Elijah Wreh

New Resource Sheds Light on FDA CDRH Regulatory Focus

By MedTech Intelligence Staff
Elijah Wreh

Unhappy with current textbooks and resources for regulatory professionals, Elijah Wreh, Professor of Regulatory Science and Senior Manager Regulatory Affairs at Boston Scientific, authored his own book for industry and future regulators.

Device developers seeking insight into the current thinking of the FDA Center for Devices and Radiological Health as well as those pursuing a career in regulatory affairs have a new resource available. Elijah Wreh, Professor of Regulatory Science and Senior Manager Regulatory Affairs at Boston Scientific, has published Medical Device Regulation: FDA-CDRH Manufacturing, Policies and Regulation Handbook.

In addition to his role at Boston Scientific, Wreh is an Associate Lecturer at the University of Akron Department of Biomedical Engineering and part-time lecturer at Northeastern University, covering U.S. and international regulation of medical devices. We spoke with him about his new book and the current challenges facing MedTech regulatory professionals.

What inspired you to write this book?

Wreh: In addition to my work for Boston Scientific, I sit on the FDA advisory committee for industry and teach medical device regulation courses at two universities: Northeastern in Boston and the University of Akron in Akron, Ohio. I also worked at the FDA back in 2011.

The main reason I wrote this book is that I was not a big fan of the textbook I was using to teach my courses, so I decided to write my own. I started working on the book back in 2019. It was a long process. I created a table of contents and then began working on it one chapter at a time. It took about four years to finish the book, which is based on current FDA CDRH thinking on medical device regulation.

How has the regulatory climate for medical devices changed since you started your career?

Wreh: It has changed a lot. The software guidance document has changed. The FDA created the electronic submission for 510 (k), PMA and de novo submissions. By the end of October this year, you will need to submit your 510(k) electronically. Even since I began writing the book, the FDA has released many guidance documents, some of which include guidance on cybersecurity and MR labeling for medical devices.The FDA 510(k) submission guidance document was also updated.

You wanted to look at the FDA’s current thinking in medical device regulation, how is the agency’s current focus different from 10 years ago?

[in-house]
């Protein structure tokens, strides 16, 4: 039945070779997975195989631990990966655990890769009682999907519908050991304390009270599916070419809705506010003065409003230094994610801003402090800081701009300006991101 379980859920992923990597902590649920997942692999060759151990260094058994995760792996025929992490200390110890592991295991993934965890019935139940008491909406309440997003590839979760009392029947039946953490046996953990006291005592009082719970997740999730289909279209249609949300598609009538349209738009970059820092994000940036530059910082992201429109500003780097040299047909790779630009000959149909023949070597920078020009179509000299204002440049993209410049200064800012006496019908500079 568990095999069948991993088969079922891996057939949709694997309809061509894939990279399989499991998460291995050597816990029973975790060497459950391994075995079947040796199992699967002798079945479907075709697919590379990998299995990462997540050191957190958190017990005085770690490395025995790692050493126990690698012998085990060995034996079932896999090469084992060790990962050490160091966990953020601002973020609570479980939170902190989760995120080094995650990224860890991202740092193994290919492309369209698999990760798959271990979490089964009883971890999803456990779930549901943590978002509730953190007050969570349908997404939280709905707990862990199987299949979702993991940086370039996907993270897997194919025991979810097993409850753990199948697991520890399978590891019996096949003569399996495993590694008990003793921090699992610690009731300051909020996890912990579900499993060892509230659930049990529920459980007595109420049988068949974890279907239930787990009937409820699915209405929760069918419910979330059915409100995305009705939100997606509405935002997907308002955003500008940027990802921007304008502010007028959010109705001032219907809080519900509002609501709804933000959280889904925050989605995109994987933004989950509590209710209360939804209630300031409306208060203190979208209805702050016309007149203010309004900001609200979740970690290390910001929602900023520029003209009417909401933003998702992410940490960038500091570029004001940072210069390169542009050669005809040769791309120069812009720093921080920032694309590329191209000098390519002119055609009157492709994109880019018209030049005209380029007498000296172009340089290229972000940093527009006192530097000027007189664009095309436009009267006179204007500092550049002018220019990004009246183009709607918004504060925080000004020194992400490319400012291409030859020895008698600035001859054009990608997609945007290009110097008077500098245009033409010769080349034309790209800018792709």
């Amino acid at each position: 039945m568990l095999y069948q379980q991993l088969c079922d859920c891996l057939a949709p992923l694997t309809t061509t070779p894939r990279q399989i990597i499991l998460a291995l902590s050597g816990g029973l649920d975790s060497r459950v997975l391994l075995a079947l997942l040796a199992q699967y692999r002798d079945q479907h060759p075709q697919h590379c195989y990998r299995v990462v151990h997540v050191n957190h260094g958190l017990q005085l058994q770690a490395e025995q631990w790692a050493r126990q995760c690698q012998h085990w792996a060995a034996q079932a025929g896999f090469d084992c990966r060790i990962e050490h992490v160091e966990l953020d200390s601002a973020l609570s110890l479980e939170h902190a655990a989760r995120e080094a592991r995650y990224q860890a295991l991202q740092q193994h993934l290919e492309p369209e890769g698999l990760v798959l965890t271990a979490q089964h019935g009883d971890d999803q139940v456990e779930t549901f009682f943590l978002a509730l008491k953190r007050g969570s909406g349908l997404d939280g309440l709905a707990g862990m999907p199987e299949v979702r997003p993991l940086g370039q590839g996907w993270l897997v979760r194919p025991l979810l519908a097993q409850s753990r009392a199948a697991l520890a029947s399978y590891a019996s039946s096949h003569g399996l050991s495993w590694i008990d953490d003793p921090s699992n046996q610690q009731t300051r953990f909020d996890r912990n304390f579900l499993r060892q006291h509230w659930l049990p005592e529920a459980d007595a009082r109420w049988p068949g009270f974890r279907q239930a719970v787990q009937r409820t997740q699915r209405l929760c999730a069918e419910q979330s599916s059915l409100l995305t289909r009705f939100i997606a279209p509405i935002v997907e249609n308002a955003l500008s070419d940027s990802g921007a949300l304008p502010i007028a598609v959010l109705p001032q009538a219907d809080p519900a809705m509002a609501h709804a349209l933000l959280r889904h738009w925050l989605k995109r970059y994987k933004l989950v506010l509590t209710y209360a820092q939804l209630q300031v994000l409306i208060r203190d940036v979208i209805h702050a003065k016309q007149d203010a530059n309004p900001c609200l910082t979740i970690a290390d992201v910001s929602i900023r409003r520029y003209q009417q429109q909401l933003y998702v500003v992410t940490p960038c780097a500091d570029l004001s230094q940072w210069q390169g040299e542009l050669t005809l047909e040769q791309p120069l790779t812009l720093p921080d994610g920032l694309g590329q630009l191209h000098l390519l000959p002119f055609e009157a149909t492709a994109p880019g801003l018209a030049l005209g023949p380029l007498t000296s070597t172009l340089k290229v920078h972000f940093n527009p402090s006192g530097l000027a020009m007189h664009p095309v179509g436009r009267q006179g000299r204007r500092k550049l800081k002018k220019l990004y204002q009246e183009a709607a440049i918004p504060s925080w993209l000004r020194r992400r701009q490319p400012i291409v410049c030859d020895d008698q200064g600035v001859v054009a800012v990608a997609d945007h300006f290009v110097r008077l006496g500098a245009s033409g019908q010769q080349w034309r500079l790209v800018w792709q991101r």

Wreh: One of the biggest changes I’ve noticed is in product approval. Because of MDUFA, the FDA has hired a lot of reviewers to make sure they are reviewing submissions in a timely manner. So, the 510(k) approval process is much better than it was 10 years ago–it was very slow. This did lead to an increase in submission fees because they hired more reviewers. Back in the day 510(k) review was about $5,000, now it’s about $20,000. But the FDA has done a good job on improving the approval process.

Looking at changes at the FDA and with EU MDR/IVDR, what do you think are the biggest challenges for regulatory professionals today

Wreh: The biggest challenge right now is with the EU MDR. A lot of folks are in trouble because many of the smaller notified bodies went out of business with all the new regulations, and that impacted the product approval process in the EU. To get your product approved now with the different bodies, such as BSI, SGS, etc. is tough. You’re talking about at least 12 to 18 months to get approval.

EU MDR represents a completely different pathway to EU approval, and they keep extending the transition period, because no one right now has figured out the regulation. In my opinion, it was a mistake on the part of the EU to not perform more due diligence and to not assess the regulation more thoroughly to make sure all the t’s were crossed and i’s dotted. There are too many extensions happening, so medical device manufacturers continue to have trouble getting their products approved under the new regulation.

Is that due to a lack of clarity in the regulation or a lack of notified bodies or a combination of factors?

Wreh: It is both. The regulations are not clear. No one right now understands the EU MDR. When the FDA issues a new regulation, they know exactly what they are talking about and they know how to go about implementing it, but the EU missed the calculation.

The FDA is pretty good about, when they issue a new requirement, they know how to go about it. They talk to sponsors, applicants and manufacturers to identify the problem and provide guidance. The FDA may not be perfect, but I think they are one of the best regulatory agencies in the world, because when they issue a new regulation, it’s pretty clear. The EU regulations are too muddy right now.

Do you have any advice in terms of how best to communicate with regulators if you do need clarity or have concerns?

Wreh: In the U.S., Advamed works with most of the big device manufacturers and is an advocate for the industry. So, when the FDA is going to release a new regulation, they speak with Advamed to get our input. That is not the case in the EU, they just do it. In the U.S., we know what’s coming.

You mentioned that you wrote your book to have a better textbook for your students. Is this book primarily intended for regulatory science students or also for more established regulatory professionals?

Wreh: It’s for a wide range of folks. It’s not just for those who want to be regulators or regulatory professionals in industry. It is for everyone in the medical device field—CEOs, salespeople, marketing, Quality and R&D, and also law students interested in medical device regulation. If you want to sell medical devices in the U.S., this book can help you prepare and understand the process. It is open to everybody.





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